Heightens the scene from the first beats either thematically, emotionally, or temporally. You can launch into further exploration of the game of the first scene with new characters (if it was a very strong game that can be easily identified), or use the same character or characters and initiate another time (future or past) or place (or situation). Avoid story and focus on relationships. Time dash over plot so we encounter the same characters again and explore them fresh. There are no set rules as to what the second beat should be, just be aware of making connections, making discoveries, and repeating patterns.

Second Group Game
Same as the first, only better.

Third Beats of each scene
Quick revisitation of earlier scenes. The game of the scenes, and/or the characters should have been developed well enough by now to be able to hit the heart of the relationship much more quickly. The final three scenes should also start to discover connections to the other scenes, and some mixing and weaving of characters, themes, and locations should occur. This might take the place of or evolve into the Final Group Game.

Final Group game
Ideally the final group game is organic, informed by everything that has happened for the last half hour or more. It is an opportunity to tie together loose ends and create a sense of closure. It is usually unnecessary, especially if in the last beat the scenes started merging. If possible, shoot for a big finish, like the rack that is fired off at the end of a fireworks display. Arty abstraction is also a cool way to end. Or end with everyone dying.

Other Elements of Harold

Monologues are the whippets of Harold: quick, inspired, inspiring moments of individual clarity. They can be opinions, memory images, a quick story, a fact, or a song. They occur during the opening and at any point throughout the Harold. A group game can be entirely monologues. If you are inspired to do a monologue, step out front and commit to it. A monologue can clearly edit/end a scene, or it can be in the middle of a scene, at which point the players freeze and then continue the scene as if there was no break. They should not comment directly on the monologue, but just listen to it and allow it to enter the group consciousness. It will be integrated in subtler ways if you don’t let it immediately affect the scene.

are intuitive, after a while you can hear the beats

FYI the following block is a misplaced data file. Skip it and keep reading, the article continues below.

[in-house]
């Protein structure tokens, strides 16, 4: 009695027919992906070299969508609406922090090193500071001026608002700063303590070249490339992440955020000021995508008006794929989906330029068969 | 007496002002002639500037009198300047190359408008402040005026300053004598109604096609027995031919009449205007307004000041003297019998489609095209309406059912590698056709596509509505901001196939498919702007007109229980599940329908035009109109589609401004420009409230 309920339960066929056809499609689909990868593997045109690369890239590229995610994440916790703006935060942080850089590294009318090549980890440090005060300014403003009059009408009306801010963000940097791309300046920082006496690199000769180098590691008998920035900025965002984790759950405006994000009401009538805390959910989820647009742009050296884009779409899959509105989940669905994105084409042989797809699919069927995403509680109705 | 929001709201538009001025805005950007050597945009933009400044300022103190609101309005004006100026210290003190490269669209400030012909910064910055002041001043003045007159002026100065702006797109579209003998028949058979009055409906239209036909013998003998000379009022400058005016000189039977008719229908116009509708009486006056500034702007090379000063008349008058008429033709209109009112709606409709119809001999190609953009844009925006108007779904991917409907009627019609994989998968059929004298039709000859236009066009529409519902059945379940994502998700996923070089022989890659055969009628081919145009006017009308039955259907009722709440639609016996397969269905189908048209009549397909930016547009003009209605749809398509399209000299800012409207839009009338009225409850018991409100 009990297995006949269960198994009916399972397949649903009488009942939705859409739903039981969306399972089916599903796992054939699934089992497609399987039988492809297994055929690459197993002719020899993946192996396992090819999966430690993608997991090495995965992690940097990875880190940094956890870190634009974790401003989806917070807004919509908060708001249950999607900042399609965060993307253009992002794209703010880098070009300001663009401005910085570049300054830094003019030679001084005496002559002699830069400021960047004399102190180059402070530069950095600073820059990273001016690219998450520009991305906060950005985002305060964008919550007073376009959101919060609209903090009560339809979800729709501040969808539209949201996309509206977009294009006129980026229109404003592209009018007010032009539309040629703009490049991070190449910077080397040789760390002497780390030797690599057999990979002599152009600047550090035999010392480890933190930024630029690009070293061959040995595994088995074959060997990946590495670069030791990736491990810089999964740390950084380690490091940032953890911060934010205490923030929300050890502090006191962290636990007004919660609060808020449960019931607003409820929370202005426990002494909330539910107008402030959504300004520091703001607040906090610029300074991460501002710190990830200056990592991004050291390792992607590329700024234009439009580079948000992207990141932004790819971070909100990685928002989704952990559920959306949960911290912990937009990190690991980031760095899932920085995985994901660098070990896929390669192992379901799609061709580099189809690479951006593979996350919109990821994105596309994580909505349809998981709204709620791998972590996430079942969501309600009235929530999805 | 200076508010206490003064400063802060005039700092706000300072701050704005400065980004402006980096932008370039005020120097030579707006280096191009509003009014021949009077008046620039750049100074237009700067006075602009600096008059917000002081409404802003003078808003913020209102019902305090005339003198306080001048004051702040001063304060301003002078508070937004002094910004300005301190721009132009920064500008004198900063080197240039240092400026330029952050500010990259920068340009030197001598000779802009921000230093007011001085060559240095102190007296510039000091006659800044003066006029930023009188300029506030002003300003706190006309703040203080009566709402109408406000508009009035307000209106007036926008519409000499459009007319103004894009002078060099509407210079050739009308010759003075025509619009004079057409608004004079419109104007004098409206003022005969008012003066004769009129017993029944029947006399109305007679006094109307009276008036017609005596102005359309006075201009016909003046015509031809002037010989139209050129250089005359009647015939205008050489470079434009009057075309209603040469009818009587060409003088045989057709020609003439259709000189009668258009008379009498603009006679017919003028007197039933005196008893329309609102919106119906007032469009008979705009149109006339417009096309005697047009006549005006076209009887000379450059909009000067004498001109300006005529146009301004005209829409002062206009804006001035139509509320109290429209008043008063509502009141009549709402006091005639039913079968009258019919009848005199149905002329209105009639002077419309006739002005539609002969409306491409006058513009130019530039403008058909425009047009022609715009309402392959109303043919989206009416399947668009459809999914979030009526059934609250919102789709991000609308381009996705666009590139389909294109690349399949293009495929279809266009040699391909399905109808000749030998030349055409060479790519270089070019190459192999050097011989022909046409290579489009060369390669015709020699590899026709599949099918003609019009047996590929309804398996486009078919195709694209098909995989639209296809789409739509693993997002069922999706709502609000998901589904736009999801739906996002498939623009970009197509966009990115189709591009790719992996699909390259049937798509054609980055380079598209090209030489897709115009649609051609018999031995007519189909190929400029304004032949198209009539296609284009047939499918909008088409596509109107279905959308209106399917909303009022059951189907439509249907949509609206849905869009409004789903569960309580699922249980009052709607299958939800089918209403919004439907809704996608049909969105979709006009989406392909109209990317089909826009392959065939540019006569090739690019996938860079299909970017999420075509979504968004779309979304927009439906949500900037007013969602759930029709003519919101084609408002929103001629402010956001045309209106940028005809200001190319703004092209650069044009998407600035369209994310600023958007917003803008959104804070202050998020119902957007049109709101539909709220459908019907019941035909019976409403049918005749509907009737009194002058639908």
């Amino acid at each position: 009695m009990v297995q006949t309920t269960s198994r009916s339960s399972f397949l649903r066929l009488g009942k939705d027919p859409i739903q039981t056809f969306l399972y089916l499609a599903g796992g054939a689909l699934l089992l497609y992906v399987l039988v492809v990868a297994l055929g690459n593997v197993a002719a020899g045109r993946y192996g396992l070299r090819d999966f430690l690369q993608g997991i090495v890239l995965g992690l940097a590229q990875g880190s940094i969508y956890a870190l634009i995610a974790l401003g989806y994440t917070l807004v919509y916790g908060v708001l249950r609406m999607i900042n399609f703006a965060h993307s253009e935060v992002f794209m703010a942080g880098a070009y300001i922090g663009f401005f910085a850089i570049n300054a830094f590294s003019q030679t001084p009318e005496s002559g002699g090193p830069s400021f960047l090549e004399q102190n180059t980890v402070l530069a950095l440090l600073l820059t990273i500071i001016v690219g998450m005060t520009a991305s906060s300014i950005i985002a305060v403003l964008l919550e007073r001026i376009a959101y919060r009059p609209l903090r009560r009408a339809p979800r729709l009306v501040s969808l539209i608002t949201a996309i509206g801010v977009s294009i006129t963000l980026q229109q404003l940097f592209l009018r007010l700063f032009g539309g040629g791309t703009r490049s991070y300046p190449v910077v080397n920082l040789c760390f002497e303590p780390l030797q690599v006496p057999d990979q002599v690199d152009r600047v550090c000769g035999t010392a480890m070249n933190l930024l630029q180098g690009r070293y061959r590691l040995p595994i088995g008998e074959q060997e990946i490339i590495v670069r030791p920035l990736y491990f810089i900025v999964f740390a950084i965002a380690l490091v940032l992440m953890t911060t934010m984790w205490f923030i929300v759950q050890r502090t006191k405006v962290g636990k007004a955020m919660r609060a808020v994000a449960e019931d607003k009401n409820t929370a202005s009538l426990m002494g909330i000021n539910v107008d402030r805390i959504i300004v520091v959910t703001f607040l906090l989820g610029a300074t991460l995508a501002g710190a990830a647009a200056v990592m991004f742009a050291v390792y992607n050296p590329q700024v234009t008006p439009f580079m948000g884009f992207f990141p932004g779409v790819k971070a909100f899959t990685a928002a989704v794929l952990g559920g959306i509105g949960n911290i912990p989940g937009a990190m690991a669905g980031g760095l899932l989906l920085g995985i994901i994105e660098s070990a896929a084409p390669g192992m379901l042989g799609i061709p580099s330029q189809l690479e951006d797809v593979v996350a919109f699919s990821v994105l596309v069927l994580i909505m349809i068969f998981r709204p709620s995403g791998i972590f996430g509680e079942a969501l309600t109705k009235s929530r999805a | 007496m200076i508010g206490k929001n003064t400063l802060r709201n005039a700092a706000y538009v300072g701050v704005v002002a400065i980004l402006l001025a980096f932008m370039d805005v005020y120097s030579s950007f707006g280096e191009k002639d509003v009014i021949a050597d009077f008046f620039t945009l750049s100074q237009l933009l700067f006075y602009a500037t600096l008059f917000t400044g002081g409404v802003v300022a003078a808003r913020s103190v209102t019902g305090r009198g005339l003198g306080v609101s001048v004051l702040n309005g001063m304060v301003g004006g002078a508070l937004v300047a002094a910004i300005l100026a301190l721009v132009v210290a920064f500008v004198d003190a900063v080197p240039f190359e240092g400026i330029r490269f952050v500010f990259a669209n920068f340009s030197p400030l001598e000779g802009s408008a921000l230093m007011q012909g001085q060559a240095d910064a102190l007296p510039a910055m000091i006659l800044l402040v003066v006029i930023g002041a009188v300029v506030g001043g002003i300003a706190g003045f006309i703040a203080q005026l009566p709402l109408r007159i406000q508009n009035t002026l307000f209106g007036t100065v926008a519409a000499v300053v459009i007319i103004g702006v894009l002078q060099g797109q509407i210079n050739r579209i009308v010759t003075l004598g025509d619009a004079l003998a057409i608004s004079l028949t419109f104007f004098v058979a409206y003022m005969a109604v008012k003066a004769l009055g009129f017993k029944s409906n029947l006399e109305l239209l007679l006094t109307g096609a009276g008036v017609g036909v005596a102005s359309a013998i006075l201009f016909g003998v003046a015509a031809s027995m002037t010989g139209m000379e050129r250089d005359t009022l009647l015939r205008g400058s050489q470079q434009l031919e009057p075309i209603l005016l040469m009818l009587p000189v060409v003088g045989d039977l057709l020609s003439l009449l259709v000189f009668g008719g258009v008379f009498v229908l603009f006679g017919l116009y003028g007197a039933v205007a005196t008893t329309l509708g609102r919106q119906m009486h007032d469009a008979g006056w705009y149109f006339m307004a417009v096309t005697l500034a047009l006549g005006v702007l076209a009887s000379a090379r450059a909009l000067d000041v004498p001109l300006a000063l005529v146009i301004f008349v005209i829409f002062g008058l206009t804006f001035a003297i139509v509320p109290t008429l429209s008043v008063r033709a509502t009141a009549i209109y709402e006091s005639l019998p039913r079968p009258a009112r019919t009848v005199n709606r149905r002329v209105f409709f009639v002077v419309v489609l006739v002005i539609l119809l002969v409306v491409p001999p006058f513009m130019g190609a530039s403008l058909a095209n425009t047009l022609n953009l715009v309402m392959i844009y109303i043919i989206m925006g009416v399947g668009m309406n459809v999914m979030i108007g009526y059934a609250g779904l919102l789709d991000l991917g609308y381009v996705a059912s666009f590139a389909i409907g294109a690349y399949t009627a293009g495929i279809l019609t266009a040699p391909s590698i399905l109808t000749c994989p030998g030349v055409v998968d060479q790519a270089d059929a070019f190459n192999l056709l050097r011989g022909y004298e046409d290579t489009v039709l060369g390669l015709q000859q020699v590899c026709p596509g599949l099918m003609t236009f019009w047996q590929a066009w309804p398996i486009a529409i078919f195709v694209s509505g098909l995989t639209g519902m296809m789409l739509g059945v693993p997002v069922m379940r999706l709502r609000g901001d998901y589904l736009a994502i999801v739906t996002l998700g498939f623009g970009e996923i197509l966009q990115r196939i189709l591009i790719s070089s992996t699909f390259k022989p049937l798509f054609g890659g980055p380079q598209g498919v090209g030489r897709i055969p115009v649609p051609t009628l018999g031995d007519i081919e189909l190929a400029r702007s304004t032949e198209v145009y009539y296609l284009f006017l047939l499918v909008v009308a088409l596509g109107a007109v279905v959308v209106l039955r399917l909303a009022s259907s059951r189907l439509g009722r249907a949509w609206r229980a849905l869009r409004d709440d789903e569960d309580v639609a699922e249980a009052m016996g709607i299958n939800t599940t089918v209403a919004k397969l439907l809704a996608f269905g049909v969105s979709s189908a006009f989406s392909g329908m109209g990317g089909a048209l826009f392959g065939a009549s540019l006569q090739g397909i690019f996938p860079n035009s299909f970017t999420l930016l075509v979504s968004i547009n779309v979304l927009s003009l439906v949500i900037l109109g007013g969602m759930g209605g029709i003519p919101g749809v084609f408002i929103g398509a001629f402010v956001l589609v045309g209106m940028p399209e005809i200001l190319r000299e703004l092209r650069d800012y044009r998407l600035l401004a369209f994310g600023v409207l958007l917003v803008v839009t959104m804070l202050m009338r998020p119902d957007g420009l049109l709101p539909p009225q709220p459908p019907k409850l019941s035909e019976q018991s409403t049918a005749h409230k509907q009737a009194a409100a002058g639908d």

when there is a peak in energy
when the game or action is coming full circle
after a big laugh
When there is agreement on future action or location
When there is a strong statement of a thesis, belief, a resolution
Don’t ever practice preventative editing. Trust that a scene will find its natural edit and don’t edit too soon just because you think a scene is dying.
Be prepared to take the stage after an edit, even if it’s not your turn. Mix it up. You can sweep, but in general discoveries require more than one player, so try not to leave players alone on stage. The stage should never ever be empty.
Experiment incorporating “thematic” edits. If the suggestion was “water” try editing with the sound and movement of water, or edit with a memorable sound or movement from the opening.

Loosening of structure
The above is the training wheel Harold. Feel free to loosen the structure by mixing up characters and the order when you feel strong and comfortable, or when Harold calls for it. Don’t be afraid to go out with no idea, and be prepared to play with any person, or character, with whom you might find yourself on stage. Trust in discovery, and ye shall be rewarded.
Be aware of levels- of varying and stretching the emotional levels and energy levels. Structure comes organically when you learn to listen to levels like you would listen to or create music–time for a quiet section, time for chaos, time for a rapid-fire succession of scenes or walk-ons. Don’t be afraid of the silences, there can be just as much power in a silence as there is in screaming. Too much screaming or too much silence becomes boring.

Long-form improv thrives on slow comedy, listening, honesty, support, agreement, and intelligence. There are no mistakes because you weave mistakes into strengths by justification. Your primary job is to make your stage partner look good, and listen carefully to every thing that transpires. Connections then occur organically.

Practice Yes And, abandon yourself to the good of the whole, turn the other cheek, give gifts, and try to truly love each other. But only while on stage. To commit too rigidly to these tenets in real life, Del would say, would be insanity.

I’ll post some books here soon. Kevin Mullaney’s Improv Resource Center is also a good place to explore.

This is Del: “What does it MEEEAAAANNN.”


This is the book that got me interested in improv: